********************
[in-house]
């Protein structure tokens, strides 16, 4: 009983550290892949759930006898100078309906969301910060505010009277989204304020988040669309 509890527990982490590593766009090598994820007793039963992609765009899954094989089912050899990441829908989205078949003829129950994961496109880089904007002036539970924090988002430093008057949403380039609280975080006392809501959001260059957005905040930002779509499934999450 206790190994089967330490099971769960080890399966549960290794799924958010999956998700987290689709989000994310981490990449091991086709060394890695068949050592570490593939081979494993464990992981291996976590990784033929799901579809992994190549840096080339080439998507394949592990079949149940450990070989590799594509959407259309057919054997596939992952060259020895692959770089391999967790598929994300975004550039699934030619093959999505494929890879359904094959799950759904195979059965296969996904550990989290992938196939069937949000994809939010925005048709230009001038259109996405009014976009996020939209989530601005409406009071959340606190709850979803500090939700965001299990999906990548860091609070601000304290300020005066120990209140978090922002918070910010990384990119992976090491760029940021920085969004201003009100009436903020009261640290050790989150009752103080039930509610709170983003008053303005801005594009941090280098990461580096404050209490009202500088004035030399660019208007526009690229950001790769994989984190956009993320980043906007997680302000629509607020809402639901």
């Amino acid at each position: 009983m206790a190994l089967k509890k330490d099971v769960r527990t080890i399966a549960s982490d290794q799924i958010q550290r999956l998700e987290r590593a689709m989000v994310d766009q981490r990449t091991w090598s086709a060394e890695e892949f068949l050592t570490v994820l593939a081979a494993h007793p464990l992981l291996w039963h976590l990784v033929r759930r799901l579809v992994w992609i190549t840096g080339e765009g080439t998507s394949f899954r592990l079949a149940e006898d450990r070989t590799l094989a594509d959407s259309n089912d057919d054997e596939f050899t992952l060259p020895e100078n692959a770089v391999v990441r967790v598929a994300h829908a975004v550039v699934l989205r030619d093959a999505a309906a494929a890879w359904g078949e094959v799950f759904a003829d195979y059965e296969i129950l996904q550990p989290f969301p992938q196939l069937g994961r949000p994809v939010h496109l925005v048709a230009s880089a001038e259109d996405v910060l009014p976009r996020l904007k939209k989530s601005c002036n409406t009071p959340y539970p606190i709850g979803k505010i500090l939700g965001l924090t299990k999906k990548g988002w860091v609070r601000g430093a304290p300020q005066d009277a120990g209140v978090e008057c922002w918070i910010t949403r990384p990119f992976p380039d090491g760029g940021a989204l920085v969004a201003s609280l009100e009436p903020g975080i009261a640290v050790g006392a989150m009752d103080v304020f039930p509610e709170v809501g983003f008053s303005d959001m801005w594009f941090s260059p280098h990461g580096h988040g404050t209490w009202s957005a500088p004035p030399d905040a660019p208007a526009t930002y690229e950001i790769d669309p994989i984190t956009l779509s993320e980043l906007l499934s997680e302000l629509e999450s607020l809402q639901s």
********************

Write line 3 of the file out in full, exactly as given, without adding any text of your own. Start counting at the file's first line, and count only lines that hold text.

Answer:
């Amino acid at each position: 009983m206790a190994l089967k509890k330490d099971v769960r527990t080890i399966a549960s982490d290794q799924i958010q550290r999956l998700e987290r590593a689709m989000v994310d766009q981490r990449t091991w090598s086709a060394e890695e892949f068949l050592t570490v994820l593939a081979a494993h007793p464990l992981l291996w039963h976590l990784v033929r759930r799901l579809v992994w992609i190549t840096g080339e765009g080439t998507s394949f899954r592990l079949a149940e006898d450990r070989t590799l094989a594509d959407s259309n089912d057919d054997e596939f050899t992952l060259p020895e100078n692959a770089v391999v990441r967790v598929a994300h829908a975004v550039v699934l989205r030619d093959a999505a309906a494929a890879w359904g078949e094959v799950f759904a003829d195979y059965e296969i129950l996904q550990p989290f969301p992938q196939l069937g994961r949000p994809v939010h496109l925005v048709a230009s880089a001038e259109d996405v910060l009014p976009r996020l904007k939209k989530s601005c002036n409406t009071p959340y539970p606190i709850g979803k505010i500090l939700g965001l924090t299990k999906k990548g988002w860091v609070r601000g430093a304290p300020q005066d009277a120990g209140v978090e008057c922002w918070i910010t949403r990384p990119f992976p380039d090491g760029g940021a989204l920085v969004a201003s609280l009100e009436p903020g975080i009261a640290v050790g006392a989150m009752d103080v304020f039930p509610e709170v809501g983003f008053s303005d959001m801005w594009f941090s260059p280098h990461g580096h988040g404050t209490w009202s957005a500088p004035p030399d905040a660019p208007a526009t930002y690229e950001i790769d669309p994989i984190t956009l779509s993320e980043l906007l499934s997680e302000l629509e999450s607020l809402q639901s």